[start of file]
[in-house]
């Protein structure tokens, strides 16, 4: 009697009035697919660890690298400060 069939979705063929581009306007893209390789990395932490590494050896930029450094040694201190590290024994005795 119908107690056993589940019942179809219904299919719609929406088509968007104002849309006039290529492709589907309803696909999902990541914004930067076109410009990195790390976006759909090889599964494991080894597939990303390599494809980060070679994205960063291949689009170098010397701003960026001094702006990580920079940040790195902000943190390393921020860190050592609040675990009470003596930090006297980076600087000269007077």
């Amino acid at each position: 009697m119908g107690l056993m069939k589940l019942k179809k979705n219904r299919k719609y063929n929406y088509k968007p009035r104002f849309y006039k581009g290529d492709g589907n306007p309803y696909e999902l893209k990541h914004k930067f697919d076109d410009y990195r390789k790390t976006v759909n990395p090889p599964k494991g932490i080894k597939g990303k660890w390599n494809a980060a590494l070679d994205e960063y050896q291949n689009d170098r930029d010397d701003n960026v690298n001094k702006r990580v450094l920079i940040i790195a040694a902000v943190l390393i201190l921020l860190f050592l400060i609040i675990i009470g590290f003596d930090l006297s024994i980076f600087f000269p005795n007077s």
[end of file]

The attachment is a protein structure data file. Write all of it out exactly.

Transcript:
[in-house]
């Protein structure tokens, strides 16, 4: 009697009035697919660890690298400060 069939979705063929581009306007893209390789990395932490590494050896930029450094040694201190590290024994005795 119908107690056993589940019942179809219904299919719609929406088509968007104002849309006039290529492709589907309803696909999902990541914004930067076109410009990195790390976006759909090889599964494991080894597939990303390599494809980060070679994205960063291949689009170098010397701003960026001094702006990580920079940040790195902000943190390393921020860190050592609040675990009470003596930090006297980076600087000269007077």
């Amino acid at each position: 009697m119908g107690l056993m069939k589940l019942k179809k979705n219904r299919k719609y063929n929406y088509k968007p009035r104002f849309y006039k581009g290529d492709g589907n306007p309803y696909e999902l893209k990541h914004k930067f697919d076109d410009y990195r390789k790390t976006v759909n990395p090889p599964k494991g932490i080894k597939g990303k660890w390599n494809a980060a590494l070679d994205e960063y050896q291949n689009d170098r930029d010397d701003n960026v690298n001094k702006r990580v450094l920079i940040i790195a040694a902000v943190l390393i201190l921020l860190f050592l400060i609040i675990i009470g590290f003596d930090l006297s024994i980076f600087f000269p005795n007077s």